I've successfully completed my first year and a bit and am scheduled for my yearly performance review. During it I'd like to open negotiations for a pay raise. However, I'm planning on moving to a different state in about half a year. My employer doesn't know this, but I'm thinking that I'd still like to negotiate a raise based on my performance, which my boss and I already agree is great.

Is this unethical? Tacky? Ill-advised? Am I selling myself based on future value that I know they will not receive and am therefore committing a type of fraud?

  • 45
    Why should you be underpaid for another 6 months? Can they promise you in writing you'll have a job any longer than that?
    – user8365
    Mar 2, 2016 at 17:26
  • 18
    This is the part of capitalism where your expected to be ruthless. Mar 2, 2016 at 17:33
  • 29
    @MarkRogers I wouldn't say "ruthless". This is the part of capitalism where you recognize the role of prices in allocating scarce resources with alternative uses.
    – mikeazo
    Mar 2, 2016 at 18:59
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    @MarkRogers you're*
    – Insane
    Mar 3, 2016 at 4:57
  • 3
    Is it ethical that you and your colleagues are not paid the same (before asking: in general, no you are not)? Is it ethical that you work off 40 hours when you know our optimum is 30 hrs? Is it ethical that ....? Business in general is not ethical, and generally, life is unfair. Should you ever be in a situation of resignation, grab a Zen book :)
    – phresnel
    Mar 3, 2016 at 10:01

3 Answers 3


Is this unethical? Tacky? Ill-advised? Am I selling myself based on future value that I know they will not receive and am therefore committing a type of fraud?

No, it's not unethical, tacky, or ill-advised. And it's certainly not fraud.

Whenever you are in a performance review, it's a good time to seek a raise. In many shops, an annual raise is pretty much automatic anyway.

And while you are planning to move "in about half a year", you don't know what will actually happen that far off.

You might decide not to move. You might decide to move sometime further in the future. You might even decide to move and see if you can continue working for your current employer (in a different division, or perhaps even remotely).

I believe everyone should see if they can get a raise every time they are having their performance reviewed, unless they have already publicly announced their departure. To me, this is just good business.

It's important to get your current salary as high as you can if you are planning to seek new employment. Employers often base their offer on your most recent salary. Having a higher starting point adds up over the years.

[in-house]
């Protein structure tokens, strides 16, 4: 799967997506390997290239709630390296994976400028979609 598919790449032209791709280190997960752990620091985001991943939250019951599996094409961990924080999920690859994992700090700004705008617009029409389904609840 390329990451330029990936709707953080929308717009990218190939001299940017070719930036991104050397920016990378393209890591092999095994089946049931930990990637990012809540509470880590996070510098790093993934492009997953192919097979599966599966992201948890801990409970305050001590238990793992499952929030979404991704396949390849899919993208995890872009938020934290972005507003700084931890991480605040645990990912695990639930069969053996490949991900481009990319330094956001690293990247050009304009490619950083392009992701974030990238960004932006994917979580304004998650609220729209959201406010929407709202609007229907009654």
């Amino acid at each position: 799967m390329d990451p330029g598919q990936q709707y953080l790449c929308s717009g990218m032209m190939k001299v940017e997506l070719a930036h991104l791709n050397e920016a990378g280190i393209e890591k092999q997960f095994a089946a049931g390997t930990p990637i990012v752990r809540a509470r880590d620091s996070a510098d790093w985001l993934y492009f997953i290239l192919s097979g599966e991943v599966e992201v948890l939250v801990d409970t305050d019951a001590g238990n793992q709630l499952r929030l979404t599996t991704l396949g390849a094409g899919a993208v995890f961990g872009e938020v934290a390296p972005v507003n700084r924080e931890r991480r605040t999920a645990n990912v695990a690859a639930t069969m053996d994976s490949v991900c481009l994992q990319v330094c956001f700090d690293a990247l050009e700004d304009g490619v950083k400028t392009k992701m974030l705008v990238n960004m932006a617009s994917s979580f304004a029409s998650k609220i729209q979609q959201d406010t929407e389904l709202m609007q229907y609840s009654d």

• 16
    +1 Good advice, Joe. I've been rebuilding my career after a stroke. I found out the hard way that your last salary determines your next. Mar 2, 2016 at 13:29
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    I would add to this that even if you had concrete plans and definitely do move, why cheat yourself out of 6 months of higher pay? Mar 2, 2016 at 14:09
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    I don't get why leaving would have any effect on this decision. The raise is decided based on the value you already showed the previous year. Which means it simply adjust the value you are already putting into those hours, and they give you a raise because the employer recognizes this. So it's completely independent of how much time you're going to work for that employer.
    – Bakuriu
    Mar 2, 2016 at 17:20
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    Yeah I've been "planning on moving" from my current job for a few years now. SOON. Mar 2, 2016 at 18:25
  • 5
    Your final salary is a loud statement of your value to that employer and, alas, to society overall. Wish it were otherwise. Since it ain't, maximize it.
    – DudleyM
    Mar 3, 2016 at 3:34

The only thing that would make it unethical is if you negotiate with "if you don't give me a pay-rise, I will look for another job". That should be treated as a commitment to stay for at least a year (unless there is a significant change in your circumstances - eg a partner moving to another state).

However, if you go in with "I think I've done pretty well over the last year, do you agree I am due a rise?", there isn't a problem.

  • Surely that's just down to your own conscience, it isn't actually unethical, things change and people's priorities as well. You may not intend to stay beyond 6 months, but your example is about the poster saying they will leave immediately if they don't get the rise, bluffing that is worse than agreeing to stay and leaving after 6 months, happens to people who accept counter offers all the time. Mar 3, 2016 at 13:39

This only becomes unethical (or worse) if the condition for your pay-rise is you extending your term, implied or otherwise. Examples:

  • Taking on additional responsibilities for completing finite projects that will clearly take longer than 6m.
  • Explicitly signing or saying you'll be there for an amount of time when you wont.
  • As Martin says, using a hypothetical move as an explicit catalyst for the negotiation.

Otherwise just consider it as negotiating for your pay for the next 6 months. Just because you currently think you might not be there next year, doesn't mean your time up until your departure needs to be capped as penance.

Well beside the point that if they give you a rise it may make you reconsider what happens in 6 months. You may demand more money from your next post. You may decide it's better staying put.

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